Re: Prussian Blue rxn in bone, no postive rxn.
Here's another thought.
The HTL practical exam bone requirement is cortex and hematopoietic marrow.
Are you certain you have hematopoietic marrow - RBC, WBC, etc. This is where the iron stores are found.
Many times, people attempting this for the HTL exam are using femur heads from hip replacements. The marrow on these have been replaced with fat, and there is no iron in fatty replacement.
So - it's up to the HTL candidate to know/learn what bones in the adult are hematopoietic, and what hematopoietic marrow looks like. Ask your pathologist or consult an atlas.
Peggy Wenk, HTL(ASCP)SLS
William Beaumont Hospital
Royal Oak, MI 48073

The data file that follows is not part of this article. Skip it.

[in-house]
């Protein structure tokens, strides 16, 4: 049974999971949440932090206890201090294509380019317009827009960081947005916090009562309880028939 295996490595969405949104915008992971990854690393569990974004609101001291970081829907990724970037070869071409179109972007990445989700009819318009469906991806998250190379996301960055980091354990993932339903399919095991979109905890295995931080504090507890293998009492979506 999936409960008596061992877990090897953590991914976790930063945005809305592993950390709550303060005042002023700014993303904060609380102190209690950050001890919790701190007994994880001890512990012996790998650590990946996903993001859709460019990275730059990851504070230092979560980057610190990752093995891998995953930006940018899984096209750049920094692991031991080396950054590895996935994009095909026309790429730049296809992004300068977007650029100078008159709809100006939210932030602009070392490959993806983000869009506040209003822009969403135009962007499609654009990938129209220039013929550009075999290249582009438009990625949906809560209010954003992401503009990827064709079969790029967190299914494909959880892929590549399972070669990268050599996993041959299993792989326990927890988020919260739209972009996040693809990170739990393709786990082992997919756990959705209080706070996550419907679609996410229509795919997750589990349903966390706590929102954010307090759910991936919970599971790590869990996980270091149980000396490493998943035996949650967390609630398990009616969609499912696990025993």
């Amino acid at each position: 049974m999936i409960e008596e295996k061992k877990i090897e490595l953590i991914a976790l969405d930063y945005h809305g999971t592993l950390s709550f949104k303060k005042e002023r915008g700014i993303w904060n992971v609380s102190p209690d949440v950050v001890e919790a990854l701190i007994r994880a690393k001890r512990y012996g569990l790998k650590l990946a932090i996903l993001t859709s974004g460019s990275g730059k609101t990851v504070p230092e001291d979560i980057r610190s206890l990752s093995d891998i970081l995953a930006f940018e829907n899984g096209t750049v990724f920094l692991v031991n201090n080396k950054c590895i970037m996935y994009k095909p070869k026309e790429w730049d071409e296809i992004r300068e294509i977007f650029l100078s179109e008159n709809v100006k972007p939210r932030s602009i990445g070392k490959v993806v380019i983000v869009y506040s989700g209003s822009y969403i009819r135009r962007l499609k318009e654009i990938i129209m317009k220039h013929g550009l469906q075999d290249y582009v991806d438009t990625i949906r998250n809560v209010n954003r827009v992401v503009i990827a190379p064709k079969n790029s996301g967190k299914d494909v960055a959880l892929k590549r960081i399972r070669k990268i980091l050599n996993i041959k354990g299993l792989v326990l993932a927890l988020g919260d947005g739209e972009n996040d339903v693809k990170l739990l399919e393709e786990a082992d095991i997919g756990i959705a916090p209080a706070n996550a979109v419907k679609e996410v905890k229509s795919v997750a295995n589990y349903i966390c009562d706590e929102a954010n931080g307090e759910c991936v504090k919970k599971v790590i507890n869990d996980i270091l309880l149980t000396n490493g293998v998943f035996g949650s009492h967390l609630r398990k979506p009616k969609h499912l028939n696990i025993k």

----- Original Message -----
Sent: Thursday, August 22, 2002 7:15 PM
Subject: Prussian Blue rxn in bone, no postive rxn.
I am currently working on my HTL designation. One of the requested specimens for my practical is bone with the cortex and marrow. The bone is to be stained for iron with a Prussian blue reaction.
I have tried many different bone specimens using the Perls method with no positive reaction, but the control (liver) is positive. One specimen the pathologist believed he saw hemosiderin in the H&E, but with the Perls again being negative. :(
All of the glass ware was chemically clean. I used 10% Potassium Ferrocyanide and 10% HCL all fresh. I initially tried 5 minutes in Potassium Ferrocyanide and then 10 minutes with no results. I have used slow decal (formical) and overnight decal. Is the acid content in these products causing the loss of iron?
All of the specimens are animal (dog and min-pigs) . Would human bone exhibit more iron?
I would appreciate any suggestions to changes in processing or staining methods.
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